Huthwaite International is acknowledged as some of the leading experts on selling (based on psychologist Neil Rackham’s work on SPIN selling) so it was with interest that I watched a video recently with highlights of their recent conference on “Winning tenders with procurement” where there is a high involvement from procurement professionals – an increasing trend in the professions. Interestingly, there is a short extract with Owen Williams of Clifford Chance where he explains that they use their own procurement people to review major pitch documents.
There was a short discussion about the level of maturity of procurement within client organisations and also their relative power and influence as a stakeholder group within the organisation – a potential segmentation idea. The video focuses on the closing remarks of Tony Hughes, CEO of Huthwaite who covered the following main issues in dealing with procurement led tenders:
- Restricted access – His research indicated that of the 2,000 people surveyed, only one had ever been disqualified for breaking the rule about all communications going through the procurement department although he was at pains to stress that in the public sector it was different. He reaffirmed that research in professional services which said if there had been no prior contact and no access to those beyond the procurement team tenderers were unlikely to succeed. He suggested that you decline to proceed if in a similar situation. His advice of “tactical audacity” to challenge the process led to 100% success in 93 major bids.
- Onerous up front contract terms – The suggested route was to tick the box that the contract were accepted but to submit (off-line) a note with comments on conditions should the tender be successful. He suggested the development of a “corporate play book” so that the organisation knew on what basis to threaten to withdraw from bidding.
- Denying your value – There was much earlier talk about how procurement people will attempt to commoditise offerings. The message, loud and clear, was to quantify your value in clearly understood terms. He indicated that some firms had a Value Quantification Toolkit and others offered guarantees of savings over a number of years to make it “bankable”. There were also suggestions of the creation of a separate value proposition addressing the economic and financial needs of the procurement and financial stakeholders.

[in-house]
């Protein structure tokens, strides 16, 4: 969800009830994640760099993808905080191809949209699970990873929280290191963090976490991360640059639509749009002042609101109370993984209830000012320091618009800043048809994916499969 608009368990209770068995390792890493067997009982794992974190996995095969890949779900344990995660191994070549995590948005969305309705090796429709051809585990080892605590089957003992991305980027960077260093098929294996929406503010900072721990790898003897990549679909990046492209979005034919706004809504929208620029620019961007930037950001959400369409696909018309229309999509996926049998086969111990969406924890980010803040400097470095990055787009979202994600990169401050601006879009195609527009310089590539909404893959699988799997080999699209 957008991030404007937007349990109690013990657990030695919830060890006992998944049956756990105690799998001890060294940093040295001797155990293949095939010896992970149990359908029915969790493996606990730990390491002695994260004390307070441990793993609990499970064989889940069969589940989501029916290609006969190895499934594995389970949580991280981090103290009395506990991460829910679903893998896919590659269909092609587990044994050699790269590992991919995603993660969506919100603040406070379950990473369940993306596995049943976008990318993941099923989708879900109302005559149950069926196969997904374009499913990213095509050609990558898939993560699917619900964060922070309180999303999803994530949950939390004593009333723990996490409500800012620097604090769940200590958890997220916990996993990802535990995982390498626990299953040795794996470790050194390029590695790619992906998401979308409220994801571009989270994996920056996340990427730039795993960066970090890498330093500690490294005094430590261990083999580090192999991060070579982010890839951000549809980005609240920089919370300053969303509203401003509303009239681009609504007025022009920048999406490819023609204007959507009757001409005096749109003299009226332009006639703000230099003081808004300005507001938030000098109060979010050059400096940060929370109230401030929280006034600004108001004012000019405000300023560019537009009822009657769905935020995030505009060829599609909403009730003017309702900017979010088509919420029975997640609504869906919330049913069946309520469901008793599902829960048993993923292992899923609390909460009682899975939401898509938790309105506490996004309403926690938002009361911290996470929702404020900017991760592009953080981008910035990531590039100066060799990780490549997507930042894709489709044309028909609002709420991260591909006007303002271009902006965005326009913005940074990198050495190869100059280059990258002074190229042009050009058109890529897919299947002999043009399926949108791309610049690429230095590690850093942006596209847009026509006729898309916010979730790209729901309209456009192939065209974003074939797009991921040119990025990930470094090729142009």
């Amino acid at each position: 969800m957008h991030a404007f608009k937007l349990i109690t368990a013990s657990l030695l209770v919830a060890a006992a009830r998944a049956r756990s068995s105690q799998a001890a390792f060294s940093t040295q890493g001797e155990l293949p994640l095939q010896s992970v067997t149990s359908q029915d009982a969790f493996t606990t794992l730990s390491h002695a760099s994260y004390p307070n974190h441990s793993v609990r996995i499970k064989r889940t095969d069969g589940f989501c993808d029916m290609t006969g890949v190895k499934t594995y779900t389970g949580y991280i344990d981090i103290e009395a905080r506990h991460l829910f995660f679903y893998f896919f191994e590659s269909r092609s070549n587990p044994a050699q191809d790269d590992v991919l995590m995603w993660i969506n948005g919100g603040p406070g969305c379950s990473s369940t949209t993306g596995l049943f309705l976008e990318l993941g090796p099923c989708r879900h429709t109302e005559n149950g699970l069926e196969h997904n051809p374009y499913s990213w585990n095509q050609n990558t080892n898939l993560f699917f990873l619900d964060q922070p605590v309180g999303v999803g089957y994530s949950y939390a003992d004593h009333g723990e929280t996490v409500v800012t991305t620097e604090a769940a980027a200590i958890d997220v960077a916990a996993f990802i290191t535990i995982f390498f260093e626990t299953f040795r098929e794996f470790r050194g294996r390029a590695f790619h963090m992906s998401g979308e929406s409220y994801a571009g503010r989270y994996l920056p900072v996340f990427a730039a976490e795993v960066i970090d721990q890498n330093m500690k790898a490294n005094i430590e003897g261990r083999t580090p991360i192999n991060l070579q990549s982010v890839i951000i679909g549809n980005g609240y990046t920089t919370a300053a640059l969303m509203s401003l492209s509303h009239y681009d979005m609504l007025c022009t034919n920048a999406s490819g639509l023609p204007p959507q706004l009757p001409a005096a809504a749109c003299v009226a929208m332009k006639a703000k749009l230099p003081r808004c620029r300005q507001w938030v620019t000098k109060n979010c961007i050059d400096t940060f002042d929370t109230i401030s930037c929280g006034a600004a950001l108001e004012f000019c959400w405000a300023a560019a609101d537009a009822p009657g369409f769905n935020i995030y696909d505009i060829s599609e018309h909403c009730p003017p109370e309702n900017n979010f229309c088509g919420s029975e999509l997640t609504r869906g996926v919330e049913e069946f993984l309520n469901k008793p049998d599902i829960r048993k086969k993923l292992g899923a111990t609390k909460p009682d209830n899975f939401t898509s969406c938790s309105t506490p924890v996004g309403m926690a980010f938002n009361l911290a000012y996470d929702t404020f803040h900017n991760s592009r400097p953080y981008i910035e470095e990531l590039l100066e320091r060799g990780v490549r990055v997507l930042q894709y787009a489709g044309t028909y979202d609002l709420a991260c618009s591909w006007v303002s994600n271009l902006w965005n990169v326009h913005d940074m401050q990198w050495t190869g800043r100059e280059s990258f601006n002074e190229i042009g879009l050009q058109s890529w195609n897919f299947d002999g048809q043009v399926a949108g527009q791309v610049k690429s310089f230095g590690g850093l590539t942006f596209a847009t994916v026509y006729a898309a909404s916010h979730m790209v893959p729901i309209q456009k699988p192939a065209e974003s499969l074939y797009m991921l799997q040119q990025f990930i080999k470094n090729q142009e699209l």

- No influence over RFP – This was where the tender had been written or strongly influenced by a competitor. His statistics indicated that there was 41% success in securing a contract and 59% unsuccessful depending on whether they had influence over the RFP. He also made the point that if the criteria and weighting were not in your favour then your salespeople (urging the professions to ensure that early contact well in advance of tenders being issued) were not doing their job. The key message regarded early engagement with both the end users and the procurement people.
- Engage with procurement – Whilst recognising that often procurement professionals do not want to be friends with suppliers, they should not be ignored unless they are really unimportant in the business. He stressed the need to understand the internal power of procurement and how they have trouble promoting compliance with procurement policies. Again, some useful research was shared showing that 68% of the problems experienced by procurement were at an intra-company level compared to 8% technical issues, 6% globalisation, 6% supplier management and 6% contract/legal issues. His suggestion was to adopt a collaborative approach to support the procurement people and make them look good. The line “How can we help you make an impact in your business” was found to be 89% effective.
His summary points for winning tender with procurement involvement were:
- Be tactfully audacious
- Recognise that it is not a level playing field
- Engage as early as possible
- Quantify economic benefits
- Understand procurement (their role as stakeholders in the business)